Search This Blog

Wednesday, August 8, 2007

Left lost in winter?

Long interview with Femke Halsema in the Vrij Nederland this week. She makes a distinction between the good part of the seventies legacy: the emancipation of women, of gays, of minorities in general. Nowadays it’s fashion to blame individualism (and seventies multi-culturalism) for the big problems in our time, like criminality and anti-social behavior. She objects to that, claiming hedonism might be a better scapegoat. The individualism of the seventies was rooted in social engagement. Only in the eighties and nineties it turned from egocentric (who am I in this society) to egoistic (what do I get out of society?).

Even more interesting, she now notes the failure of parties to the left to adjust to closed timeframes (my autumn and winter periods). Left just went anti in the closed eighties: anti-nuclear, anti-racism, anti-everything. She has a point there: I notice that parties left of center have difficulty adjusting to closed timeframes, where people turn more value-oriented and conservative in their mind (“please, no more changes!”). Conservative does not necessarily mean right-wing. The swing towards environmental concerns (Al Gore!) can also be seen from a closed viewpoint: searching for clear roots. But most parties to the left keep their image of ‘anti-‘ or ‘need for change’. Especially Halsema’s Groen Links (Green Left) is portrayed as the sour cherry in politics, always wanting us to give up on something instead of getting more out of life.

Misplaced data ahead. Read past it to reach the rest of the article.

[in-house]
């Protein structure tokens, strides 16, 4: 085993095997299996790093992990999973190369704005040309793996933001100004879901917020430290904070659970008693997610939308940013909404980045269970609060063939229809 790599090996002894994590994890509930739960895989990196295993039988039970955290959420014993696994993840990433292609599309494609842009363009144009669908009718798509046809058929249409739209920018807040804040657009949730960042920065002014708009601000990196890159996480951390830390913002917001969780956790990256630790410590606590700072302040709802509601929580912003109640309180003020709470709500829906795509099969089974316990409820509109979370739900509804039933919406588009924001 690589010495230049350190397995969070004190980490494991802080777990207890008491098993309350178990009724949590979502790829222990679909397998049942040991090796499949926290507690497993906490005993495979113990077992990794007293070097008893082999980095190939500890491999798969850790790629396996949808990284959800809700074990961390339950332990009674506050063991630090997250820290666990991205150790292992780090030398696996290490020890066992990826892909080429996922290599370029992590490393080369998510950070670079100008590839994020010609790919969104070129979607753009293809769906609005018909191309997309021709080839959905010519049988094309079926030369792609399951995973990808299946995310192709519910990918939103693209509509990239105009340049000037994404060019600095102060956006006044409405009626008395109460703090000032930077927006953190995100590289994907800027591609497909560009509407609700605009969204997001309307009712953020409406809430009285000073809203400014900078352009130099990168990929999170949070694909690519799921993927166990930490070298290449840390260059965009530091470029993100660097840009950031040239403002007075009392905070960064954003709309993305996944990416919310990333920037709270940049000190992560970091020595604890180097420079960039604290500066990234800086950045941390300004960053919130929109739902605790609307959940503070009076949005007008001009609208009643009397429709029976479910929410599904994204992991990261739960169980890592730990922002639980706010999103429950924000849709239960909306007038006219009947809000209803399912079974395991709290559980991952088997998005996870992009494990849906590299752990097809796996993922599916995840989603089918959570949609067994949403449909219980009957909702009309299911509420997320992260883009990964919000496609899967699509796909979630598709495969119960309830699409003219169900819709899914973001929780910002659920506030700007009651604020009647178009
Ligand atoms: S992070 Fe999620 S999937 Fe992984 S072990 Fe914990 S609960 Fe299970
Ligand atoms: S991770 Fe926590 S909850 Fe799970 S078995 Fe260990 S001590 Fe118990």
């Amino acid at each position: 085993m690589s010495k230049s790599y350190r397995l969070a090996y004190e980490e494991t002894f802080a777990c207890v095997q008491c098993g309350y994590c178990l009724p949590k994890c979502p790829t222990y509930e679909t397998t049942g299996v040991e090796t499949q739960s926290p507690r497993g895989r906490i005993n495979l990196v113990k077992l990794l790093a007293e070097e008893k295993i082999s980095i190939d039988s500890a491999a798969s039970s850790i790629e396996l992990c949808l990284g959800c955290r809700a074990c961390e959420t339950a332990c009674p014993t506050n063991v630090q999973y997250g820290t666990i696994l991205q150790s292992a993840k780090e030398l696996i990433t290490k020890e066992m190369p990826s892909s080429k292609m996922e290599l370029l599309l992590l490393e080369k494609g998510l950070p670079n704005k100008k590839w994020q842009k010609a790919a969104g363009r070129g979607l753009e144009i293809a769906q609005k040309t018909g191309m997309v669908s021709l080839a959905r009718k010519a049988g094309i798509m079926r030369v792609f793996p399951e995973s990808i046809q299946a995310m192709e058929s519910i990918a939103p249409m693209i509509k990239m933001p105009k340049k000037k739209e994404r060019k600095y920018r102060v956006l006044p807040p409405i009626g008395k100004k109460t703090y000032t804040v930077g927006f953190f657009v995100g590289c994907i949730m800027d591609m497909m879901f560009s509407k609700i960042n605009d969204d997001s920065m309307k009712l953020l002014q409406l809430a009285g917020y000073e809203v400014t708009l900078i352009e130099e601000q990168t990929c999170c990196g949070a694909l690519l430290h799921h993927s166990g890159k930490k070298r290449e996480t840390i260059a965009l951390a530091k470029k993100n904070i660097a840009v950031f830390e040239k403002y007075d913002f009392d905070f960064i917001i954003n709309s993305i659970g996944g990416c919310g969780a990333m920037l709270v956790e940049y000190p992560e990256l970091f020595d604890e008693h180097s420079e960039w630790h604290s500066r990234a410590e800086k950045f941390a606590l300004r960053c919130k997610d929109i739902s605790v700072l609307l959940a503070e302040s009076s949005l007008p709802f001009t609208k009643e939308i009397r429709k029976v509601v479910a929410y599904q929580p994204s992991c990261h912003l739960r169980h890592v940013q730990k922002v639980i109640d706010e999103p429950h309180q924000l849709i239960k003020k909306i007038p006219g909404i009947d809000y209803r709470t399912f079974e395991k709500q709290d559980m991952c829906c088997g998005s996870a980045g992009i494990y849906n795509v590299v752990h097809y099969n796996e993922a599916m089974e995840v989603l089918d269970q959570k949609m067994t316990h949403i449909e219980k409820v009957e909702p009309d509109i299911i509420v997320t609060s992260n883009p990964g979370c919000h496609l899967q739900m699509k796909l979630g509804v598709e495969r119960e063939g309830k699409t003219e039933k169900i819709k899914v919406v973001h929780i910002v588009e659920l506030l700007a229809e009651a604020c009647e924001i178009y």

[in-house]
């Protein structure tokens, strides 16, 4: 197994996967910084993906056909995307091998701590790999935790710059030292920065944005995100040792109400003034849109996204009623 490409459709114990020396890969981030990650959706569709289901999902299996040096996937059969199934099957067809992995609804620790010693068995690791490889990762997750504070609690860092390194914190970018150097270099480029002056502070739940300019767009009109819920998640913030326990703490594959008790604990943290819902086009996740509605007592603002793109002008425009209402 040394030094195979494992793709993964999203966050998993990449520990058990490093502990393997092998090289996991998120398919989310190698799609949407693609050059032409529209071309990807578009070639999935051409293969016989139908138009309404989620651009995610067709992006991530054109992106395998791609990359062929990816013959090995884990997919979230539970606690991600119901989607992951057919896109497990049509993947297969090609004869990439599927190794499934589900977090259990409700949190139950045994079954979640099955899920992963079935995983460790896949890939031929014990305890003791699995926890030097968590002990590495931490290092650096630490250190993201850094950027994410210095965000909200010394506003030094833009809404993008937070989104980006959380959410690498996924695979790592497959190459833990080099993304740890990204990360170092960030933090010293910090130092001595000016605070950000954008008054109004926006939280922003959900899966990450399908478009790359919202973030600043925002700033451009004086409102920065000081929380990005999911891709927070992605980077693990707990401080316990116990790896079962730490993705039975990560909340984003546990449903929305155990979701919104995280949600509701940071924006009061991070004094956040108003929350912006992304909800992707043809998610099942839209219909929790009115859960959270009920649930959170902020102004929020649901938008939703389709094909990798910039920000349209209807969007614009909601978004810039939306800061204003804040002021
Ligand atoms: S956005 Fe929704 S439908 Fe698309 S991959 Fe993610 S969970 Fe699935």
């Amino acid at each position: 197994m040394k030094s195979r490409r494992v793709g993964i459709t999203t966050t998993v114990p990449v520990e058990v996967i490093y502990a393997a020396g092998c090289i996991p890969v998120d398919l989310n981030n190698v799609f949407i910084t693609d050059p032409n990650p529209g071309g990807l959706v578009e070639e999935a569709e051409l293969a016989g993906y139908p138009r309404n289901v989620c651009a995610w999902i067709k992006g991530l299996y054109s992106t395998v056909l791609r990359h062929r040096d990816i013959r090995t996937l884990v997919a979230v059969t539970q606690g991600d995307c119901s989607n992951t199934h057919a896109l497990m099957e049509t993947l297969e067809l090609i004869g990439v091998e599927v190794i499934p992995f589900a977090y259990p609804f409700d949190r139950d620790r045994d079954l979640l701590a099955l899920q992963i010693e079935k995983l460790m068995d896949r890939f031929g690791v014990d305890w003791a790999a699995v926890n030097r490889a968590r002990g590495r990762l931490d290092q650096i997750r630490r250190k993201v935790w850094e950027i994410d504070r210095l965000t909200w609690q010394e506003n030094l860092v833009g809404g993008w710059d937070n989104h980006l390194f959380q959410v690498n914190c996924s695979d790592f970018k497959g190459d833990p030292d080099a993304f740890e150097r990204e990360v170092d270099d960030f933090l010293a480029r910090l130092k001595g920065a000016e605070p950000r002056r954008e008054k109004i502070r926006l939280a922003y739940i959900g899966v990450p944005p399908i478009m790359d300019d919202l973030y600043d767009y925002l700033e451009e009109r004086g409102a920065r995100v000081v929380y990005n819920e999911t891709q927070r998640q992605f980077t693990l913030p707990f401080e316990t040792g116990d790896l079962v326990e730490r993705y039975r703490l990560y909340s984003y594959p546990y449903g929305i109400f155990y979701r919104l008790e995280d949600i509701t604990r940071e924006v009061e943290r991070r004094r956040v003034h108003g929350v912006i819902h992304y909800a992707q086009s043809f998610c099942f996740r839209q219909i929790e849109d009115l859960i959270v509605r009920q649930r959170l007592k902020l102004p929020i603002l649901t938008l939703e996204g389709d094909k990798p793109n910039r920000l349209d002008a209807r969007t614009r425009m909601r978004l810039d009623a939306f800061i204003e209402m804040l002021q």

The only party to the left that has found a solution to turn the winter timeframe into their advantage is the Socialist Party, which radiates strong leadership and, through statements like ‘what’s good for the hive, is good for the bee’, SP strives for egalitarianism (we are or should be the same). A statement Halsema would like to reverse: ‘what’s good for the bee, is good for the hive’. GL, therefore, strives for freedom. Must say I sympathize with her new liberal-left manifest: individuality and solidarity do not exclude each other. These days, however, she should stress the solidarity bit just a little bit more (and, how clever it may sound, she should not reverse other peoples’ statements: make some resounding shareable ones yourself. What are the positive things our society shares through Green politics while it’s winter, Femke? Or will you just wait for spring, just like Sophie In ‘t Veld of the liberal democrats..?

No comments: